How To Help Young People Get Into Business

These days opportunities for young people looking to get into the world of work seem to be few and far between. From banks refusing to lend money, to expensive university places, starting up a business can seem a near impossible mission.
If you have kids, particularly teenagers, and you’re concerned about their future prospects then there are plenty of ways that you can advise them on an uncertain financial future. Most of the time just taking an interest and helping them understand what’s needed to succeed is vital for opening up doors and bringing down psychological barriers.

Below are just a few methods that I consider to be good starters for young people looking towards their working futures. Of course, all children are different and what may work for some may not for others, however the chances are that one will suit and before you know it you’ll have your very own young entrepreneur on your hands.
Looking after the family budget
Even if you’re not the type of family who live within a food shopping budget or a clothing allowance, giving your children the reigns will help them to understand where the money goes and how to work within financial constraints. From writing lists to holding money in their hands to walking around a supermarket, this is an excellent method of preparing your child not only for the world of work but for a life away from home.
Volunteering at charity shops
Experience is everything but how do you get a job if you don’t have experience? Offering to volunteer at a charity shop or at a local store is an ideal way to get a tentative foot into the workplace. Start off slowly and just get used to dealing with customers and colleagues and before you know it responsibilities such as money handling, product displays and working the till will all form the backbone to a business CV.
Saturday work
Although working in a voluntary fashion may get you some experience it won’t get you much cash and the tried and tested method of working on the weekend or during the holidays provides the perfect introduction to full-time employment. Supermarkets, books stores, market stalls and restaurants all present the chance to learn new skills including: interpersonal communication, customer service and salesmanship which will all stand you in good stead when approaching an interview stage.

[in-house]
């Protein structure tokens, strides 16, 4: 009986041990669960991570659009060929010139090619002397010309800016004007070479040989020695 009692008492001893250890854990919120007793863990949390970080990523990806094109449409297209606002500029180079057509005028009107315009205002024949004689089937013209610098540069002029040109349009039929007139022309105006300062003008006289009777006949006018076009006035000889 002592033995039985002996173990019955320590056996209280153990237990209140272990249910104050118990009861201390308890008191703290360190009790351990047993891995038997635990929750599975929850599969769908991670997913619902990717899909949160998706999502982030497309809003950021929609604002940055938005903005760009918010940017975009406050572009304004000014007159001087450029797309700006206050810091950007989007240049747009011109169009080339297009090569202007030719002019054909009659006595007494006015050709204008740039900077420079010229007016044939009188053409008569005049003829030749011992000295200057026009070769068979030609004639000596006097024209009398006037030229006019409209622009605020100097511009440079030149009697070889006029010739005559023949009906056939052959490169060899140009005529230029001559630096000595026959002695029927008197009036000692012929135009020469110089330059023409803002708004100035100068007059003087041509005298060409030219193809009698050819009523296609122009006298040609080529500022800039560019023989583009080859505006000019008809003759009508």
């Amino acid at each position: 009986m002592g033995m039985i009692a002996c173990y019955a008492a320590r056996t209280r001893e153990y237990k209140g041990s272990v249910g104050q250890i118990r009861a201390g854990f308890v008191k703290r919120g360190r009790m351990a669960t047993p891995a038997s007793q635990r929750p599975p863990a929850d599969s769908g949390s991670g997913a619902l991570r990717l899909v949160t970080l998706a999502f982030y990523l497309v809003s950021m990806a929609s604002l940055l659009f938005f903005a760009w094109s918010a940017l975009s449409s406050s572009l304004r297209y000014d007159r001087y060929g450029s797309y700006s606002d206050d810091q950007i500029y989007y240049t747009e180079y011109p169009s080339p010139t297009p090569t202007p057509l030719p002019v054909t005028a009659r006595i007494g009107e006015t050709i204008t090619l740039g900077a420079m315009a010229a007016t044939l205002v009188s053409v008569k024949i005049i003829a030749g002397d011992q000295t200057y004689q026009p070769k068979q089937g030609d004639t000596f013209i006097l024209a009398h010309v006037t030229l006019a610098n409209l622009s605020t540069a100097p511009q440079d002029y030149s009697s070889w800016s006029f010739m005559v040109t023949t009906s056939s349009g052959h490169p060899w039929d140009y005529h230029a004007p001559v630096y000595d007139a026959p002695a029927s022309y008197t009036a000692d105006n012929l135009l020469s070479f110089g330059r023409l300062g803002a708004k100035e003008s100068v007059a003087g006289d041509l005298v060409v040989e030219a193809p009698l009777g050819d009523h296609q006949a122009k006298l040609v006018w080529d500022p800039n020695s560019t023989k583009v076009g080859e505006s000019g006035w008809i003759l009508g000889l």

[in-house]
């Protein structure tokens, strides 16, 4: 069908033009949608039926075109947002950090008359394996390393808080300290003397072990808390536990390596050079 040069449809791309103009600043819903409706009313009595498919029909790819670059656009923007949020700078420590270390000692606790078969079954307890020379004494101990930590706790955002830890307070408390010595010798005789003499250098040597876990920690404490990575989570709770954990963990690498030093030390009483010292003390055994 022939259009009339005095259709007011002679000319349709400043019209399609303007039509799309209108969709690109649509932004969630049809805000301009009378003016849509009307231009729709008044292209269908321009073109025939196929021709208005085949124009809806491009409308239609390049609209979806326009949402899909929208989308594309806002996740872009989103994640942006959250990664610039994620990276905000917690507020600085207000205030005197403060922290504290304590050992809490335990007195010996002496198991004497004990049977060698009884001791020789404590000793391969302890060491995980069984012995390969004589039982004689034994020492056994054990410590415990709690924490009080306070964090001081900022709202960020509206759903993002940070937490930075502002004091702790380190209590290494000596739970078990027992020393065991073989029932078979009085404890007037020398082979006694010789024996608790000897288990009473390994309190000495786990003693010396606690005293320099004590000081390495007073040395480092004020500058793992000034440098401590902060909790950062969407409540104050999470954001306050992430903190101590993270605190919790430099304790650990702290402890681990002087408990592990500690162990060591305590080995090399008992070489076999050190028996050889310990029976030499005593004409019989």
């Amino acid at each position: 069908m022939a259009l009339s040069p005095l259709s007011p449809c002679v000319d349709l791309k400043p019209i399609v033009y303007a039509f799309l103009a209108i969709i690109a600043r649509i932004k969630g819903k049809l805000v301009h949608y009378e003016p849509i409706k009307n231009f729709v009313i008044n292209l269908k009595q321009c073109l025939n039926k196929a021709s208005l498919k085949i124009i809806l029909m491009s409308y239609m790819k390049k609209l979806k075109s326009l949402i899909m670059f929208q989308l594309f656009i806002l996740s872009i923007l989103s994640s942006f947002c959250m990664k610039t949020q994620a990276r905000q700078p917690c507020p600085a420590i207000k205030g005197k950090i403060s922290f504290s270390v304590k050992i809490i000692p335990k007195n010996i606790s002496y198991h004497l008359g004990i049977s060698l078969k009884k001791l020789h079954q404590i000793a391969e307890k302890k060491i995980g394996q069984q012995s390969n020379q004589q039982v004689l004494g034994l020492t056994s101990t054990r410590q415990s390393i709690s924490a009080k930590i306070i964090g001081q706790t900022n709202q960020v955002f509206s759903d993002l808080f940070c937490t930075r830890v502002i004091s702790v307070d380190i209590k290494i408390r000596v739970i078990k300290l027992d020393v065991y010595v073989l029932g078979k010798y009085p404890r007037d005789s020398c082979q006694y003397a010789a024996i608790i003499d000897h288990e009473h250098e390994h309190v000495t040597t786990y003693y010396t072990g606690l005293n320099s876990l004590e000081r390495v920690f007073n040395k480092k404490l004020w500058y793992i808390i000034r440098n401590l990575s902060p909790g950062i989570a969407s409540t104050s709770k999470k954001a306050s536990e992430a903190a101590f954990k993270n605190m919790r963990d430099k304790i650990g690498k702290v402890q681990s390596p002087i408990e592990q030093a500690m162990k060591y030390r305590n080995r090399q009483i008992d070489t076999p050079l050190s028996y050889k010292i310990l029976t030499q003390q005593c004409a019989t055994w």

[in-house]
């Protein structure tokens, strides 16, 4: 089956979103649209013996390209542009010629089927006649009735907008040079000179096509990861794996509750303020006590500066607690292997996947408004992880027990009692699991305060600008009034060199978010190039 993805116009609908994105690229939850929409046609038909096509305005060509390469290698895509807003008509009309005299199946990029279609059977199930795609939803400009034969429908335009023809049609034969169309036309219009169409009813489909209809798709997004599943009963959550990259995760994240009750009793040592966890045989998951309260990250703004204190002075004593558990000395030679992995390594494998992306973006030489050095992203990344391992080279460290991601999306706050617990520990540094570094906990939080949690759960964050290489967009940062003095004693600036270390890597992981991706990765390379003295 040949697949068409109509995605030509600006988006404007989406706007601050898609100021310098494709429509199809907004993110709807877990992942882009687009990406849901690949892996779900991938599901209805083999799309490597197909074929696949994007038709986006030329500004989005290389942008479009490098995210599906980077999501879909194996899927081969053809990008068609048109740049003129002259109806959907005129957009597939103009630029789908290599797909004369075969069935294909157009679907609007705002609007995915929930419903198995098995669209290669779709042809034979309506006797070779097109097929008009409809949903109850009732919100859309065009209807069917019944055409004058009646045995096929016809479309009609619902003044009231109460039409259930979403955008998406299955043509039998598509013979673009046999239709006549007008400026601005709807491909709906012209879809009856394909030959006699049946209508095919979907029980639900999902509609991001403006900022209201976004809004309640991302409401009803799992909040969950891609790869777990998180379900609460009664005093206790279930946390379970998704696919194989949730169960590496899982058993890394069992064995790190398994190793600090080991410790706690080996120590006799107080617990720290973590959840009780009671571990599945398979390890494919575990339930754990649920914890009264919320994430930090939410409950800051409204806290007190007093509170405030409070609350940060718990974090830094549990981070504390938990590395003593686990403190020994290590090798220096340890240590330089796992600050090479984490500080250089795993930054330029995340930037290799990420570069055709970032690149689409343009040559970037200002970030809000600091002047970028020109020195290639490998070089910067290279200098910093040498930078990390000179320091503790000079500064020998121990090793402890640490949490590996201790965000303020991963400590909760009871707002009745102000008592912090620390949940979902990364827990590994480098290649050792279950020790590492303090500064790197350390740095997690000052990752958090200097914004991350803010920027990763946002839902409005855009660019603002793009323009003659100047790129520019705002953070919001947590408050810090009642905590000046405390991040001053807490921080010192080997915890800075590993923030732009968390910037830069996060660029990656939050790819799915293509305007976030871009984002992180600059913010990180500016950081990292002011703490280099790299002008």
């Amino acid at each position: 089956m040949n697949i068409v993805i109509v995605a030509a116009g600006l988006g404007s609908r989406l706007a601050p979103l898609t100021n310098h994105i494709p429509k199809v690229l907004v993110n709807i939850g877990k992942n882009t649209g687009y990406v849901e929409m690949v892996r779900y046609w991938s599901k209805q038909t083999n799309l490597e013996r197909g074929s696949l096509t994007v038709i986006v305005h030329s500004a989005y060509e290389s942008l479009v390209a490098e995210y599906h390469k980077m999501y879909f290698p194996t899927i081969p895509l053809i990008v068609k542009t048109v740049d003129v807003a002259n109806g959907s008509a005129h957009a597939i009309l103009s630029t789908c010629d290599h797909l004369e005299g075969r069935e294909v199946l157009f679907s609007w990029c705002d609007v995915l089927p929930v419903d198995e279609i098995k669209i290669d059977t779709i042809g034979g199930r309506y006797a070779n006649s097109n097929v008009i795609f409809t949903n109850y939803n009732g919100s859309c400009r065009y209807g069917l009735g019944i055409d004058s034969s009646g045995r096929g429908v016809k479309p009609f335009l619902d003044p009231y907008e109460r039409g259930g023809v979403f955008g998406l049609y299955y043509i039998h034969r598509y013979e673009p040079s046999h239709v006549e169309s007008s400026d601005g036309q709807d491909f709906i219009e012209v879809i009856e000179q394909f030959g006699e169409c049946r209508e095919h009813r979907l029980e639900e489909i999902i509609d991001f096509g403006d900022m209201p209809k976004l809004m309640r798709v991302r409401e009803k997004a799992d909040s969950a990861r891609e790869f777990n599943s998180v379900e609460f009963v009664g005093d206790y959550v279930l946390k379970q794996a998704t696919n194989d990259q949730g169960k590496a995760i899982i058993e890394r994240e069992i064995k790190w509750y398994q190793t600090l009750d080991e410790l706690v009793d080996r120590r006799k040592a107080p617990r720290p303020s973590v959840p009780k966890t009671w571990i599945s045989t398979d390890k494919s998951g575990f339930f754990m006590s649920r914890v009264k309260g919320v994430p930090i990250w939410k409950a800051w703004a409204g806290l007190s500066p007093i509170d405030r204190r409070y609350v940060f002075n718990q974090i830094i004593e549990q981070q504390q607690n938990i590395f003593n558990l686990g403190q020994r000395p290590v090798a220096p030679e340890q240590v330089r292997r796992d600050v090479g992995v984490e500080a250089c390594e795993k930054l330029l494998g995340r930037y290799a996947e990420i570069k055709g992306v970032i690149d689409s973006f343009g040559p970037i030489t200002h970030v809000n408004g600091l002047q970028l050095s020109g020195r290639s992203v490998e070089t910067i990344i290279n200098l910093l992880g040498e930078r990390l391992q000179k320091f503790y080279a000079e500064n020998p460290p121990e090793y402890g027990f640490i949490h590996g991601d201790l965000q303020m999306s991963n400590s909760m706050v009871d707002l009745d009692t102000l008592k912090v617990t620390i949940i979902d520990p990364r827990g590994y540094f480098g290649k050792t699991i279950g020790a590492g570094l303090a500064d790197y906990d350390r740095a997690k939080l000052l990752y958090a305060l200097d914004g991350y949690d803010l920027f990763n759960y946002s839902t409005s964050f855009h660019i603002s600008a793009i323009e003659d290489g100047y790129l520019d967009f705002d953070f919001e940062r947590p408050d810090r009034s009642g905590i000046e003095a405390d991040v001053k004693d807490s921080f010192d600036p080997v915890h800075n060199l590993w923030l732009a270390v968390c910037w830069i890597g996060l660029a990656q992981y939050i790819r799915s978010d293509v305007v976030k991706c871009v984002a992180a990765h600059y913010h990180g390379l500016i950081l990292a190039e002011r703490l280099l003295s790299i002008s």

Create and sell products
It’s all well and good working for someone else and the chances to learn from a responsible business mentor or from friendly colleagues is often invaluable however, what about working for yourself? If you can create a product that someone else wants to buy then you’re already halfway to starting a small business. Shops are obviously expensive to rent so why not opt for an all-together more viable online version and create your own website? Site providers such as WordPress are easy to use and introduce users to the world of design, copywriting and SEO, and before you know it you’ll have customers to deal with too!
Entrepreneurial summer camps
When summer camps are mentioned it’s not unusual to think of rope swings, canoeing and camping however, these days, there are far more activities geared around the modern world than just getting wet and muddy outside. Young entrepreneur camps help children to put ideas from paper to practise and skills such as: presenting, leadership and competing against other likeminded peers all help to equip your child with the tools that are needed in the contemporary world of work.
There’s never been a better time to help young people gain a foot up on the employment ladder and down the line, when they’re rich and independent, you may be very glad that you invested your own time and start up finances into helping them get started.
Biog: Nicola has two young children who would relish the chance to attend summer camps so they can learn more about business as well as getting wet and muddy!